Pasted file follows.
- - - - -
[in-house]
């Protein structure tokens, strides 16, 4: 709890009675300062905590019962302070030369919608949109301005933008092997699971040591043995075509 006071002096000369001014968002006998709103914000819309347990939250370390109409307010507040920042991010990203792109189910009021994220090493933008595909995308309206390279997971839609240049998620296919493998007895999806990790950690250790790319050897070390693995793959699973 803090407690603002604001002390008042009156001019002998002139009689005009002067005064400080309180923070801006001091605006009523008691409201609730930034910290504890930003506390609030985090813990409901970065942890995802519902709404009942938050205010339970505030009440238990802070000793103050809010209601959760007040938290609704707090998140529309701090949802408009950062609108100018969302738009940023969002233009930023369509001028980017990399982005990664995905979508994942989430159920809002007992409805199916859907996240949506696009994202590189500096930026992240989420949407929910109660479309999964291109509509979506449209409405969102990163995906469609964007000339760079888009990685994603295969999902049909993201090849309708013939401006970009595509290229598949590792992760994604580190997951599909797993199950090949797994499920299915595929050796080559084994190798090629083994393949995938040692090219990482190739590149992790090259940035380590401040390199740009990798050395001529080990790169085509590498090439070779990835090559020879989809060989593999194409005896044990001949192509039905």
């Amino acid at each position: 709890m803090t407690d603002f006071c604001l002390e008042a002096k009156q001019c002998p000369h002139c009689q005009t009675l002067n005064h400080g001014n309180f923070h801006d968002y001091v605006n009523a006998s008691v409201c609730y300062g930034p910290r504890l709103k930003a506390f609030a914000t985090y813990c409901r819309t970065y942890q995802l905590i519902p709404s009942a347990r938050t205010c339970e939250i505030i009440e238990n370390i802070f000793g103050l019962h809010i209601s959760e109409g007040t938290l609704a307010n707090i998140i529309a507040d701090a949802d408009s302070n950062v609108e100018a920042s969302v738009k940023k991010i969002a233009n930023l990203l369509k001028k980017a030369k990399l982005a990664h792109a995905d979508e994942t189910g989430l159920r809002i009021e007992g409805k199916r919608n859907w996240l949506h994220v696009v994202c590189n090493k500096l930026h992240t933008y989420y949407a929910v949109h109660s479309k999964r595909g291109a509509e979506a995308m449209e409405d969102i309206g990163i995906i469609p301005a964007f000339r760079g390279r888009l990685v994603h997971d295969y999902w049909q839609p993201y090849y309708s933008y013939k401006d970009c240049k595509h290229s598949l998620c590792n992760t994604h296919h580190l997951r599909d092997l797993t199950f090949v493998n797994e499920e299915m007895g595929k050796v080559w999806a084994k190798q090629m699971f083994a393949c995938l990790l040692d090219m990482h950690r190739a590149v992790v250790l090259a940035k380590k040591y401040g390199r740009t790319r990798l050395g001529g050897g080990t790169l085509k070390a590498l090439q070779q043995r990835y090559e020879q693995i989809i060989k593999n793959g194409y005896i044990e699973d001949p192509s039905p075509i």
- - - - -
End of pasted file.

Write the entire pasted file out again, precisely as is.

[in-house]
């Protein structure tokens, strides 16, 4: 709890009675300062905590019962302070030369919608949109301005933008092997699971040591043995075509 006071002096000369001014968002006998709103914000819309347990939250370390109409307010507040920042991010990203792109189910009021994220090493933008595909995308309206390279997971839609240049998620296919493998007895999806990790950690250790790319050897070390693995793959699973 803090407690603002604001002390008042009156001019002998002139009689005009002067005064400080309180923070801006001091605006009523008691409201609730930034910290504890930003506390609030985090813990409901970065942890995802519902709404009942938050205010339970505030009440238990802070000793103050809010209601959760007040938290609704707090998140529309701090949802408009950062609108100018969302738009940023969002233009930023369509001028980017990399982005990664995905979508994942989430159920809002007992409805199916859907996240949506696009994202590189500096930026992240989420949407929910109660479309999964291109509509979506449209409405969102990163995906469609964007000339760079888009990685994603295969999902049909993201090849309708013939401006970009595509290229598949590792992760994604580190997951599909797993199950090949797994499920299915595929050796080559084994190798090629083994393949995938040692090219990482190739590149992790090259940035380590401040390199740009990798050395001529080990790169085509590498090439070779990835090559020879989809060989593999194409005896044990001949192509039905």
């Amino acid at each position: 709890m803090t407690d603002f006071c604001l002390e008042a002096k009156q001019c002998p000369h002139c009689q005009t009675l002067n005064h400080g001014n309180f923070h801006d968002y001091v605006n009523a006998s008691v409201c609730y300062g930034p910290r504890l709103k930003a506390f609030a914000t985090y813990c409901r819309t970065y942890q995802l905590i519902p709404s009942a347990r938050t205010c339970e939250i505030i009440e238990n370390i802070f000793g103050l019962h809010i209601s959760e109409g007040t938290l609704a307010n707090i998140i529309a507040d701090a949802d408009s302070n950062v609108e100018a920042s969302v738009k940023k991010i969002a233009n930023l990203l369509k001028k980017a030369k990399l982005a990664h792109a995905d979508e994942t189910g989430l159920r809002i009021e007992g409805k199916r919608n859907w996240l949506h994220v696009v994202c590189n090493k500096l930026h992240t933008y989420y949407a929910v949109h109660s479309k999964r595909g291109a509509e979506a995308m449209e409405d969102i309206g990163i995906i469609p301005a964007f000339r760079g390279r888009l990685v994603h997971d295969y999902w049909q839609p993201y090849y309708s933008y013939k401006d970009c240049k595509h290229s598949l998620c590792n992760t994604h296919h580190l997951r599909d092997l797993t199950f090949v493998n797994e499920e299915m007895g595929k050796v080559w999806a084994k190798q090629m699971f083994a393949c995938l990790l040692d090219m990482h950690r190739a590149v992790v250790l090259a940035k380590k040591y401040g390199r740009t790319r990798l050395g001529g050897g080990t790169l085509k070390a590498l090439q070779q043995r990835y090559e020879q693995i989809i060989k593999n793959g194409y005896i044990e699973d001949p192509s039905p075509i």